MISSING in Scotland!
The following 3 birds are most at risk, and MISSING in YOUR region!
Please help us find them by looking out of your window, or going for a walk or hike in your local area.
Download and share our handy ‘missing’ posters below.
They help to find out important facts about the species:
2. Where it's found
3. What it eats & how to feed them
4. How to help them
Alert Status: Red
Identifying Features: The curlew is a wader with a distinctive long, slender, curved beak. Usually a greyish brown with a blue tone to their grey legs. Its call is a loud "curloo-oo".
Average Length: 50-60 cm
Average Lifespan: 11 years
Average Wingspan: 89-106 cm
Eats: Mainly on mud or very soft ground, using curved beak to search for worms and other invertebrates, sometimes crabs
Nesting: a bare scrape on open ground
Where to see: Should be seen on wetlands, moorlands and mudflats throughout UK, but populations are very low.
Alert Status: Green
Identifying Features: Mostly olive green with a yellow tinge to the underbelly with yellow to the outer wings. Usually brighter in summer.
Average Length: 15cm
Average Lifespan: 2 Years
Average Wingspan: 25-28 cm
Beak type: Seeds
Eats: Seeds, wild fruit & berries
How to feed: Hanging feeders & bird tables
What to feed: Sunflower hearts, black sunflower seeds, seed mixtures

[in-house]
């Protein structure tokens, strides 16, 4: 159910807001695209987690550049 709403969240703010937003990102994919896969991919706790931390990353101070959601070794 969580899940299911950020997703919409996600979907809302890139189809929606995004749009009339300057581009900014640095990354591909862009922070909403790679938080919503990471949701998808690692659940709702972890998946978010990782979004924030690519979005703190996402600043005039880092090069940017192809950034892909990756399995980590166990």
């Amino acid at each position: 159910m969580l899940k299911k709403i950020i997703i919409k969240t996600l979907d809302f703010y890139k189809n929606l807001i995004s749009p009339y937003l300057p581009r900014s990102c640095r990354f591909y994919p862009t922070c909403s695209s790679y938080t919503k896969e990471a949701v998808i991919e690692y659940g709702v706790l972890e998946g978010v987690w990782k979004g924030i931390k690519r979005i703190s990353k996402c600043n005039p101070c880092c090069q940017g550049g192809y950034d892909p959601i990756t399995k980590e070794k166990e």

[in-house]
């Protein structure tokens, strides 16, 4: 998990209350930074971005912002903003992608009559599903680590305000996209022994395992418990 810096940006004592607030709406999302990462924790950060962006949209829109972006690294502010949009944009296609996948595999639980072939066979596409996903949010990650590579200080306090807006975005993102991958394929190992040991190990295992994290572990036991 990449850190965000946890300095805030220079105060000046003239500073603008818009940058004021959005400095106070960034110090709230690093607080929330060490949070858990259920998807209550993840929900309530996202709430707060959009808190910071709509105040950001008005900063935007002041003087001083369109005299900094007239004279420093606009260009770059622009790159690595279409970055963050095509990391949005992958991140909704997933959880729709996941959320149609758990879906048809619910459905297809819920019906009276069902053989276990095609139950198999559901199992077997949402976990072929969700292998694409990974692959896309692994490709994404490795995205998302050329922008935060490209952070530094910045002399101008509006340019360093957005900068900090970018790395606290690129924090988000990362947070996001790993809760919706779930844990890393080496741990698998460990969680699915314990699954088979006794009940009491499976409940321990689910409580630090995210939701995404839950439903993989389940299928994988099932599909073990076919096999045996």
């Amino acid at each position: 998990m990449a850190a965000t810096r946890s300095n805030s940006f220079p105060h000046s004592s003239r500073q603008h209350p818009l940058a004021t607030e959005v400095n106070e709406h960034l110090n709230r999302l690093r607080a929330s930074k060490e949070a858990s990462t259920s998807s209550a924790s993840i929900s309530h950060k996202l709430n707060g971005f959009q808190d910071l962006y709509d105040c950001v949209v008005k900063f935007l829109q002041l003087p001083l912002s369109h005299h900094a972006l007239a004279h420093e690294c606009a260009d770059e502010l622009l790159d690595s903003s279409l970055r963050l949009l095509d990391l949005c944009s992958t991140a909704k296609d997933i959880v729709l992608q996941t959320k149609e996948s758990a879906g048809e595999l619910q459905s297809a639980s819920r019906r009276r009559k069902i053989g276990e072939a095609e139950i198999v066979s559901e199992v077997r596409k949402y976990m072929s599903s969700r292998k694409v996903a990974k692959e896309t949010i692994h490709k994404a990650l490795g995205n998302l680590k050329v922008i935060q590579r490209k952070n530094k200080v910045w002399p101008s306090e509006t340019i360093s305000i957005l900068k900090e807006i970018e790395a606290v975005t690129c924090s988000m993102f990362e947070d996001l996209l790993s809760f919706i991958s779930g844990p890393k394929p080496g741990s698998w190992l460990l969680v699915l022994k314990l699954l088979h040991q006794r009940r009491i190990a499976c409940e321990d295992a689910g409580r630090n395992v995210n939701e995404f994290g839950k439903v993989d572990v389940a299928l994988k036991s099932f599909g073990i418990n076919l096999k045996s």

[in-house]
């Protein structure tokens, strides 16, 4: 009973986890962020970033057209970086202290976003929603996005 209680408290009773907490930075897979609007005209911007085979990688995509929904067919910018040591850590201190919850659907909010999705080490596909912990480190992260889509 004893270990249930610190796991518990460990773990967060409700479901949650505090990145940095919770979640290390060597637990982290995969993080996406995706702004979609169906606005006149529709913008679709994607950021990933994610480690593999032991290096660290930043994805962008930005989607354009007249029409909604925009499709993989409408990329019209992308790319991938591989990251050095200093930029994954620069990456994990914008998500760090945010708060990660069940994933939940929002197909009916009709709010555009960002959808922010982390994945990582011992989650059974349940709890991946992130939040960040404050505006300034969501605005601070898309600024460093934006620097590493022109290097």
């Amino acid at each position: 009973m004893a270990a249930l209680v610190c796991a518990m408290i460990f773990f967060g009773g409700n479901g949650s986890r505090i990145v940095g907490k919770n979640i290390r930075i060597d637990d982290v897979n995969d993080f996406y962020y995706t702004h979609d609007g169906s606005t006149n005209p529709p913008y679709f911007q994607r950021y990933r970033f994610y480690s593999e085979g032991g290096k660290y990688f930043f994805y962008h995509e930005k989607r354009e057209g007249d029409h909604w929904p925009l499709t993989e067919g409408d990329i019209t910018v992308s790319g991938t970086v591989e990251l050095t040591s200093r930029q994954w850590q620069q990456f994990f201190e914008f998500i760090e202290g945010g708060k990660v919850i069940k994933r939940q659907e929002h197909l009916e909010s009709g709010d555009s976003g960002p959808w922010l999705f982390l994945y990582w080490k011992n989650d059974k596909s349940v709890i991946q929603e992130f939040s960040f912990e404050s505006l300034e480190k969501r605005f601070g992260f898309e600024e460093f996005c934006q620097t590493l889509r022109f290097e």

Nesting: Usually in colonies in dense shrubs, constructed of twigs & grass lined with fine roots & hair
Where to see: Common UK birds found in woodland, hedges and gardens.
Alert Status: Red
Identifying Features: From a distance the Lapwing appears black above and white below, but closer observation will reveal the upperparts as a beautiful iridescent dark green and purple. The breast and cheeks are white and under-tail coverts are orange-brown. The legs are pink.
Average Length: 28-31 cm
Average Lifespan: 4-5 years
Average Wingspan: 70-76 cm
Beak type: Insects
Eats: Earthworms, beetles, flies and caterpillars
Nesting: The nest is a shallow hollow, usually in an open area, for example: meadow, marshland, farmland, and industrial sites, indeed, anywhere there is bare ground and damp areas for the chicks to feed.
Where to see: Lapwings are found on farmland throughout the UK particularly in lowland areas of northern England, the Borders and eastern Scotland.